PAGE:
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DiDonato v. Bureau of Homeowner Protection

OAL Dkt. No. CAF 815-04 (Bureau of Homeowner Protection 2004) (Unpublished)

CONTRACTORS; NEW HOME WARRANTY—Although new home warranty protection is lost if “any” change is made to the home, the word “any” is not to be read literally because the change must be one that materially affects the complained-of condition.

After moving into their new home, homeowners discovered an “imbalance” in the heating system. The problem was that the temperature varied by as much as five degrees from room to room. When they could not correct the problem, they filed a complaint with the Bureau of Homeowner Protection. In the months prior to the arbitration, the owners made certain improvements to the heating system. They had an electrostatic filter professionally installed; a Trion humidifier professionally installed; three basement vents professionally connected to the heating system in their basement; and a programmable thermostat professionally installed. None of the changes were designed to alleviate the imbalance in the heating system, and none corrected it.

After arbitration, the arbitrator denied the claim without prejudice and directed the homeowners to have the house inspected. If a heating deficiency was found, the builder was to be given fifteen days to correct the problem. After the inspection, despite finding that the system was malfunctioning, the Bureau denied the claim because of the work the owners had done to the heating system.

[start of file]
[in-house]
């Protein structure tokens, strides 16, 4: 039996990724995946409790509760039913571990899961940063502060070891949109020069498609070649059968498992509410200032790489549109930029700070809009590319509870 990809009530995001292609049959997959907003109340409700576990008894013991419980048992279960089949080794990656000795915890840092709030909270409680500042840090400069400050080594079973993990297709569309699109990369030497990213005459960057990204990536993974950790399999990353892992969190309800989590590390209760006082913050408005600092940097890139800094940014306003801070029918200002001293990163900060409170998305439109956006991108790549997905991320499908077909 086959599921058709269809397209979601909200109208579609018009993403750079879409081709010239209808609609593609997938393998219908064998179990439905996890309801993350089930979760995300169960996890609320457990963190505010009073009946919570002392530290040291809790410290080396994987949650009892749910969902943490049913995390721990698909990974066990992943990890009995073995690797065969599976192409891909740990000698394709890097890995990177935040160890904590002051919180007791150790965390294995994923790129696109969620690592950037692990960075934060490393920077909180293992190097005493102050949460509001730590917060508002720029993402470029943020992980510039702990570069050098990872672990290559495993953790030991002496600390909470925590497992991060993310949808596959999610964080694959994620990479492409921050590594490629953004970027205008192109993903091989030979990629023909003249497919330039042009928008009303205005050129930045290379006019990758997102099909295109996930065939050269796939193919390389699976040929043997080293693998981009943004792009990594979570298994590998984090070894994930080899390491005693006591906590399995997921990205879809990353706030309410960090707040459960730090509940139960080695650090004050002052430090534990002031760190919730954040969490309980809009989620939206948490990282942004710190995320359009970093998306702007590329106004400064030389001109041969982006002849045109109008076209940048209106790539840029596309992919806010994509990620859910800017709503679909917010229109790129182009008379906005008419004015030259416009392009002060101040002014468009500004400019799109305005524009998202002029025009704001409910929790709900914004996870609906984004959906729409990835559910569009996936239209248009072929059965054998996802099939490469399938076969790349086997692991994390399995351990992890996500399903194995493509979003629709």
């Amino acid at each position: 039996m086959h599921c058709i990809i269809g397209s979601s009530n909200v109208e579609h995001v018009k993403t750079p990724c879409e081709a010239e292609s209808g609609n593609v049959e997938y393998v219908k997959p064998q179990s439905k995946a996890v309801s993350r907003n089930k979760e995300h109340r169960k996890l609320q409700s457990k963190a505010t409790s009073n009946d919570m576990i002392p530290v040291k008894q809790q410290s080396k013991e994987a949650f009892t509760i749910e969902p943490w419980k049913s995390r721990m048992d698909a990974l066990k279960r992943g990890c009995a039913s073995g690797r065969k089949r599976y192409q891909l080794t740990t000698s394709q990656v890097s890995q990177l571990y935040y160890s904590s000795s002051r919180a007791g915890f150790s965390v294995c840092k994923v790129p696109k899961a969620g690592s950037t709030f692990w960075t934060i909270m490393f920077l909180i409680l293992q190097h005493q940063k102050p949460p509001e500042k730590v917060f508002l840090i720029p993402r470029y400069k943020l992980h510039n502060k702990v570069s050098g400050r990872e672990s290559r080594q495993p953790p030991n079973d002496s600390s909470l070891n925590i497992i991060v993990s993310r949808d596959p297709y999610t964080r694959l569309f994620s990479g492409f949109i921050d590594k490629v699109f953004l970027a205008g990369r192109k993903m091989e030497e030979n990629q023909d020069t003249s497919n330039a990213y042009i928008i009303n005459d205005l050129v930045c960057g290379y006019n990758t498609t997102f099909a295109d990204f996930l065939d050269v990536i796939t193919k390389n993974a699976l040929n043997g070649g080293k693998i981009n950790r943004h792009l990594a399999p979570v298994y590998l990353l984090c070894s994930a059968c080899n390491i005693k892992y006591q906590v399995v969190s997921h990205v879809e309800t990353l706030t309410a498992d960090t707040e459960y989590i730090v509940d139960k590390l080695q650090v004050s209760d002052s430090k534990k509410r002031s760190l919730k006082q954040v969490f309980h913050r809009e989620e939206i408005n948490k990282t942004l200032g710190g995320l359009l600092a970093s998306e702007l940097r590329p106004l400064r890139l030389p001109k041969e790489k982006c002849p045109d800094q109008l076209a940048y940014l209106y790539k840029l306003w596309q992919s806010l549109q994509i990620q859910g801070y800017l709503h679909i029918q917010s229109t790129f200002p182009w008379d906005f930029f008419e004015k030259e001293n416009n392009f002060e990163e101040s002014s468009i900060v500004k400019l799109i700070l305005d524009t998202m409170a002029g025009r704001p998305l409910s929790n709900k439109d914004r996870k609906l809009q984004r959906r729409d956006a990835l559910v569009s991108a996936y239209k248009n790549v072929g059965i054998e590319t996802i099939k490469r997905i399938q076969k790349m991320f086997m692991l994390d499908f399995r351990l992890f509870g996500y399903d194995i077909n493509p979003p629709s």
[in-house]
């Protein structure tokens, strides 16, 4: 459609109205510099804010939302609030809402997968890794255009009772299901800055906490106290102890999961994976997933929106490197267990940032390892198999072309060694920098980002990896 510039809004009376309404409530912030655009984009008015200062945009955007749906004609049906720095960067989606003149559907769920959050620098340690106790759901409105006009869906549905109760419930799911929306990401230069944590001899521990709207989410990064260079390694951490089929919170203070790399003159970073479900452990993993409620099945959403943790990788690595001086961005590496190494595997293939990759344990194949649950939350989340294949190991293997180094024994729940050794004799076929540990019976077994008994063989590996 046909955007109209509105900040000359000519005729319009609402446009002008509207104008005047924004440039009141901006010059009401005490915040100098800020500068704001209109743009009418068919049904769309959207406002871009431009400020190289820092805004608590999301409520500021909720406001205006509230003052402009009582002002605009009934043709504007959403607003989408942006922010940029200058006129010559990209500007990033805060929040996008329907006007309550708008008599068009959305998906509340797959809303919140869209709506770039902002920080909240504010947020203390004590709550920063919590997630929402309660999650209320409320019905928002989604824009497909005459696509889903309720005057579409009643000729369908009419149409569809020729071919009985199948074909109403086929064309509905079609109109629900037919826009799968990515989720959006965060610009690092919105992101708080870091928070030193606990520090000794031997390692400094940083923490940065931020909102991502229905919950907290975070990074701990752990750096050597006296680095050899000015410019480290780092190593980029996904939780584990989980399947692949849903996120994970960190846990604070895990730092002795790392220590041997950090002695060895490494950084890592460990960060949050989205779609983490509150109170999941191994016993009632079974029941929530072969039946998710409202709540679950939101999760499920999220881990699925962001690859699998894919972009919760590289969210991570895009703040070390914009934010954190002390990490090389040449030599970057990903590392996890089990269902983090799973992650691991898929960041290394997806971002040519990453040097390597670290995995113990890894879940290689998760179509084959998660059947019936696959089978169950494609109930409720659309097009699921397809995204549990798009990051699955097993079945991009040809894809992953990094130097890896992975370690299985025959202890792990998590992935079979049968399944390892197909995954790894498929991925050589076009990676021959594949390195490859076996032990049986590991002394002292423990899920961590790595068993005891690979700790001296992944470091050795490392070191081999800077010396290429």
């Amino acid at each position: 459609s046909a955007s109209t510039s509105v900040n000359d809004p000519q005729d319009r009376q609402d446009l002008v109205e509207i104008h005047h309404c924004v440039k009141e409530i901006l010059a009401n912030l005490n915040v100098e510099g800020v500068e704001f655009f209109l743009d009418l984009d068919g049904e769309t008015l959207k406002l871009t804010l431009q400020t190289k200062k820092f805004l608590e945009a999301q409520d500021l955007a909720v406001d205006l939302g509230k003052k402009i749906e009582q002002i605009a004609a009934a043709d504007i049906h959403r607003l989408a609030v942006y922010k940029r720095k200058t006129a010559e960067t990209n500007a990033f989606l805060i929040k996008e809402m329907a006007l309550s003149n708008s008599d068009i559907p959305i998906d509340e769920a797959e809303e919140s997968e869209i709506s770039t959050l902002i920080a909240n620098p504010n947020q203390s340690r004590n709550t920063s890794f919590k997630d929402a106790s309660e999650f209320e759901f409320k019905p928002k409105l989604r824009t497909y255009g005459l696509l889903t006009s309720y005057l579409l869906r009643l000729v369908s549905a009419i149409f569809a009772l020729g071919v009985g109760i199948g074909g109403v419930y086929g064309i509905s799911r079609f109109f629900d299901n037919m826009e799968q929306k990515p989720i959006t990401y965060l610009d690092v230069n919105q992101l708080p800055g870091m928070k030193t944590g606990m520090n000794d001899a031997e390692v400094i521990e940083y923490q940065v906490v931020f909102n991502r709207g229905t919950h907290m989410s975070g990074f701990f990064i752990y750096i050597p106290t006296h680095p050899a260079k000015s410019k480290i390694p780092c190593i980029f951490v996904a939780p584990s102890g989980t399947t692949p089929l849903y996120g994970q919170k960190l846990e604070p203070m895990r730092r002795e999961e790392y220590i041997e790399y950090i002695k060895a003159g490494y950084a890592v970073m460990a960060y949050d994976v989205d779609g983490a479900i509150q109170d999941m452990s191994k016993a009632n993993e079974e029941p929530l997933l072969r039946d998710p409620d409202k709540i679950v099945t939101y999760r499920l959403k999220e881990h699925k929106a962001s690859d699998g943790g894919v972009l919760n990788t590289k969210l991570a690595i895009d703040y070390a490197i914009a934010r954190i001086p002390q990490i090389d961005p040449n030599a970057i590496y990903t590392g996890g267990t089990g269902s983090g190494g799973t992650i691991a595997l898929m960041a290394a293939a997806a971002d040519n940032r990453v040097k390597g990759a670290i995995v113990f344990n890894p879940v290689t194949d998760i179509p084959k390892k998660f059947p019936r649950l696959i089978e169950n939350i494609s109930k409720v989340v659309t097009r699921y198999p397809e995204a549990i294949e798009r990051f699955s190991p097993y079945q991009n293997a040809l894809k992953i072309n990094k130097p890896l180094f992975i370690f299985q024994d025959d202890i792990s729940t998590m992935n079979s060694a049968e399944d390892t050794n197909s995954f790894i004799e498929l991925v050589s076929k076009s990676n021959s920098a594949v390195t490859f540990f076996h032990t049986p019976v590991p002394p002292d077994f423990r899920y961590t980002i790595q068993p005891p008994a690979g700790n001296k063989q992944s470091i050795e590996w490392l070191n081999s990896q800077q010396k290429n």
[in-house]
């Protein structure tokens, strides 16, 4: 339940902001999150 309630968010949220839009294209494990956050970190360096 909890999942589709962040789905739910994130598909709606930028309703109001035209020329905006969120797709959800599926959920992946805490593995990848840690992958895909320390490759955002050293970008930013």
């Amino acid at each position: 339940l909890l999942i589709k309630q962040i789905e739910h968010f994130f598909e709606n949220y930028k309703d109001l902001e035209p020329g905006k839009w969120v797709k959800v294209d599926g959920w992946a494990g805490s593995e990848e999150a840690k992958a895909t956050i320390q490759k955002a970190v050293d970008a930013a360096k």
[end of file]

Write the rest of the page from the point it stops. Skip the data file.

An Administrative Law Judge (ALJ) held that the Bureau’s interpretation of its regulations was draconian. The enabling statute provides that a homeowner is to be excluded from home warranty protection if, after initial occupancy, changes were made to the home by anyone. This should not be read literally to mean “any” change made to the home. Only when the owner’s change or alteration materially alters the complained-of problem, will it be deemed outside the scope of the home warranty. The ALJ held that none of the owner’s changes had materially impacted the imbalance in the heating system.

The Commissioner of the Department of Community Affairs affirmed that the statute excludes only those who make alterations that materially alter the problem at issue, but, unlike the ALJ, held that the changes materially impacted the imbalance in the heating system. Therefore, the Commissioner found that the Bureau properly disallowed the claim.


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